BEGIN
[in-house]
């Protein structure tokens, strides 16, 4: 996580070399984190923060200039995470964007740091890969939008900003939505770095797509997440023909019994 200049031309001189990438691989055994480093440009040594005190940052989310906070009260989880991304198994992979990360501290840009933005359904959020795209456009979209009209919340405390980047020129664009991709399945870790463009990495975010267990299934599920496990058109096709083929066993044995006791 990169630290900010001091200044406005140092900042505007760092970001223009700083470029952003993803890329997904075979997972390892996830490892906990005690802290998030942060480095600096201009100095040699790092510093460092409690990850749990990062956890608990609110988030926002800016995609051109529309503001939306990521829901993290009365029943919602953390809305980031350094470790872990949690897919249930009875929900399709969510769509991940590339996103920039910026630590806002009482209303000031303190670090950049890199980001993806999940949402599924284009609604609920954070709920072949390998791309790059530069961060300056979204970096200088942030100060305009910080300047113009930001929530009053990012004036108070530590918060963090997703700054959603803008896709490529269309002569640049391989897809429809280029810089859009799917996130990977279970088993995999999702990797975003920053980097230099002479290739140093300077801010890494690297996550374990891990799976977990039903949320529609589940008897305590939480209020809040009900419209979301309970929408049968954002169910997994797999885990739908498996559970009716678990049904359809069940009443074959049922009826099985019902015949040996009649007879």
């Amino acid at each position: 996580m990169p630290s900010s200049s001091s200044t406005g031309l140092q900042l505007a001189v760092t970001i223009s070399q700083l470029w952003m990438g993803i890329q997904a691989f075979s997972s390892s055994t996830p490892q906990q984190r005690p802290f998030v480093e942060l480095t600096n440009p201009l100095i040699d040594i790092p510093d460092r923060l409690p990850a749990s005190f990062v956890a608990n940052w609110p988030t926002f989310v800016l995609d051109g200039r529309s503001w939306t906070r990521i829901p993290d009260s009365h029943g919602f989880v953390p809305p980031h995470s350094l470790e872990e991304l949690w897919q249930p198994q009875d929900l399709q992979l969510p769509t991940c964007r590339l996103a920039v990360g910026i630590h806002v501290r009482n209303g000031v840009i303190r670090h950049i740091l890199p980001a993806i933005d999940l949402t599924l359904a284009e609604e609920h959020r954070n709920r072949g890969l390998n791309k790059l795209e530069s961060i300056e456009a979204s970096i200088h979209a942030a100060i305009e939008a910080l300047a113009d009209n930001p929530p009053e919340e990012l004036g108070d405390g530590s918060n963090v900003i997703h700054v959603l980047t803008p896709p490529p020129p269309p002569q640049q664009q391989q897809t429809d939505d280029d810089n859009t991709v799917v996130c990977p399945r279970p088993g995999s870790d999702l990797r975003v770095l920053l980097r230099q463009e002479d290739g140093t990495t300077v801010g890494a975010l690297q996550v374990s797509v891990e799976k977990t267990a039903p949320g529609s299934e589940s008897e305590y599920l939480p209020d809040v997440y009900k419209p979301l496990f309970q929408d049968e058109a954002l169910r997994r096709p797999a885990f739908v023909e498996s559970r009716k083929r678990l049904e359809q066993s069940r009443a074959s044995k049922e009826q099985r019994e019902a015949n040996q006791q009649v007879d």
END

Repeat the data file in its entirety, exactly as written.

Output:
[in-house]
């Protein structure tokens, strides 16, 4: 996580070399984190923060200039995470964007740091890969939008900003939505770095797509997440023909019994 200049031309001189990438691989055994480093440009040594005190940052989310906070009260989880991304198994992979990360501290840009933005359904959020795209456009979209009209919340405390980047020129664009991709399945870790463009990495975010267990299934599920496990058109096709083929066993044995006791 990169630290900010001091200044406005140092900042505007760092970001223009700083470029952003993803890329997904075979997972390892996830490892906990005690802290998030942060480095600096201009100095040699790092510093460092409690990850749990990062956890608990609110988030926002800016995609051109529309503001939306990521829901993290009365029943919602953390809305980031350094470790872990949690897919249930009875929900399709969510769509991940590339996103920039910026630590806002009482209303000031303190670090950049890199980001993806999940949402599924284009609604609920954070709920072949390998791309790059530069961060300056979204970096200088942030100060305009910080300047113009930001929530009053990012004036108070530590918060963090997703700054959603803008896709490529269309002569640049391989897809429809280029810089859009799917996130990977279970088993995999999702990797975003920053980097230099002479290739140093300077801010890494690297996550374990891990799976977990039903949320529609589940008897305590939480209020809040009900419209979301309970929408049968954002169910997994797999885990739908498996559970009716678990049904359809069940009443074959049922009826099985019902015949040996009649007879």
């Amino acid at each position: 996580m990169p630290s900010s200049s001091s200044t406005g031309l140092q900042l505007a001189v760092t970001i223009s070399q700083l470029w952003m990438g993803i890329q997904a691989f075979s997972s390892s055994t996830p490892q906990q984190r005690p802290f998030v480093e942060l480095t600096n440009p201009l100095i040699d040594i790092p510093d460092r923060l409690p990850a749990s005190f990062v956890a608990n940052w609110p988030t926002f989310v800016l995609d051109g200039r529309s503001w939306t906070r990521i829901p993290d009260s009365h029943g919602f989880v953390p809305p980031h995470s350094l470790e872990e991304l949690w897919q249930p198994q009875d929900l399709q992979l969510p769509t991940c964007r590339l996103a920039v990360g910026i630590h806002v501290r009482n209303g000031v840009i303190r670090h950049i740091l890199p980001a993806i933005d999940l949402t599924l359904a284009e609604e609920h959020r954070n709920r072949g890969l390998n791309k790059l795209e530069s961060i300056e456009a979204s970096i200088h979209a942030a100060i305009e939008a910080l300047a113009d009209n930001p929530p009053e919340e990012l004036g108070d405390g530590s918060n963090v900003i997703h700054v959603l980047t803008p896709p490529p020129p269309p002569q640049q664009q391989q897809t429809d939505d280029d810089n859009t991709v799917v996130c990977p399945r279970p088993g995999s870790d999702l990797r975003v770095l920053l980097r230099q463009e002479d290739g140093t990495t300077v801010g890494a975010l690297q996550v374990s797509v891990e799976k977990t267990a039903p949320g529609s299934e589940s008897e305590y599920l939480p209020d809040v997440y009900k419209p979301l496990f309970q929408d049968e058109a954002l169910r997994r096709p797999a885990f739908v023909e498996s559970r009716k083929r678990l049904e359809q066993s069940r009443a074959s044995k049922e009826q099985r019994e019902a015949n040996q006791q009649v007879d």